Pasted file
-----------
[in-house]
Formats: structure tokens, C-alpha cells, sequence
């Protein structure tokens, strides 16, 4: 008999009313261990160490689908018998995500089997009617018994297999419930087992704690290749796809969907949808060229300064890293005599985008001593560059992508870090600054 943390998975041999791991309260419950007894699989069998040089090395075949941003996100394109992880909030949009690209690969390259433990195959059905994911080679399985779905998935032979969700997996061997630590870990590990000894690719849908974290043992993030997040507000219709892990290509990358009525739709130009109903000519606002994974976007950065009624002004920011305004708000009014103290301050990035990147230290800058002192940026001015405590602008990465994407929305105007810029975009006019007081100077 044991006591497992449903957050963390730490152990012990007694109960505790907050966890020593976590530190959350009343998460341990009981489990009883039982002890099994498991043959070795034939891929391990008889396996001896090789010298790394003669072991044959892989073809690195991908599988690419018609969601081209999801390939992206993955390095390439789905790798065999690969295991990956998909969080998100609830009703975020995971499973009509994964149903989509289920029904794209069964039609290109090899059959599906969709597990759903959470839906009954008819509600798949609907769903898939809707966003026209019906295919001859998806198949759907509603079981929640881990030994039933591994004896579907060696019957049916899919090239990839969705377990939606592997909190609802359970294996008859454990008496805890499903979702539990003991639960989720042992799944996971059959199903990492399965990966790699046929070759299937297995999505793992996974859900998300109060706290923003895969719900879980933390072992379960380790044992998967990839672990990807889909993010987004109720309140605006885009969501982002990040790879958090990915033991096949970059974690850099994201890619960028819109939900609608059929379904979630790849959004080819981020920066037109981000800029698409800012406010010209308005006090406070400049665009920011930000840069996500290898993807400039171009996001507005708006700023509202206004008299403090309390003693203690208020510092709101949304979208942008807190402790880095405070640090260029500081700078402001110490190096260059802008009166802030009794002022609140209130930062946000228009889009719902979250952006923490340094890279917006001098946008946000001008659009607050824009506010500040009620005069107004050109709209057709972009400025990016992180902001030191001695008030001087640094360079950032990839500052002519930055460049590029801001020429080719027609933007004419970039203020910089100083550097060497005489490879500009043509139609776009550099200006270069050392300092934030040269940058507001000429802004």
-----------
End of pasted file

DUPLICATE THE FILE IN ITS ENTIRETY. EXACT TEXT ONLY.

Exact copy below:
[in-house]
Formats: structure tokens, C-alpha cells, sequence
């Protein structure tokens, strides 16, 4: 008999009313261990160490689908018998995500089997009617018994297999419930087992704690290749796809969907949808060229300064890293005599985008001593560059992508870090600054 943390998975041999791991309260419950007894699989069998040089090395075949941003996100394109992880909030949009690209690969390259433990195959059905994911080679399985779905998935032979969700997996061997630590870990590990000894690719849908974290043992993030997040507000219709892990290509990358009525739709130009109903000519606002994974976007950065009624002004920011305004708000009014103290301050990035990147230290800058002192940026001015405590602008990465994407929305105007810029975009006019007081100077 044991006591497992449903957050963390730490152990012990007694109960505790907050966890020593976590530190959350009343998460341990009981489990009883039982002890099994498991043959070795034939891929391990008889396996001896090789010298790394003669072991044959892989073809690195991908599988690419018609969601081209999801390939992206993955390095390439789905790798065999690969295991990956998909969080998100609830009703975020995971499973009509994964149903989509289920029904794209069964039609290109090899059959599906969709597990759903959470839906009954008819509600798949609907769903898939809707966003026209019906295919001859998806198949759907509603079981929640881990030994039933591994004896579907060696019957049916899919090239990839969705377990939606592997909190609802359970294996008859454990008496805890499903979702539990003991639960989720042992799944996971059959199903990492399965990966790699046929070759299937297995999505793992996974859900998300109060706290923003895969719900879980933390072992379960380790044992998967990839672990990807889909993010987004109720309140605006885009969501982002990040790879958090990915033991096949970059974690850099994201890619960028819109939900609608059929379904979630790849959004080819981020920066037109981000800029698409800012406010010209308005006090406070400049665009920011930000840069996500290898993807400039171009996001507005708006700023509202206004008299403090309390003693203690208020510092709101949304979208942008807190402790880095405070640090260029500081700078402001110490190096260059802008009166802030009794002022609140209130930062946000228009889009719902979250952006923490340094890279917006001098946008946000001008659009607050824009506010500040009620005069107004050109709209057709972009400025990016992180902001030191001695008030001087640094360079950032990839500052002519930055460049590029801001020429080719027609933007004419970039203020910089100083550097060497005489490879500009043509139609776009550099200006270069050392300092934030040269940058507001000429802004």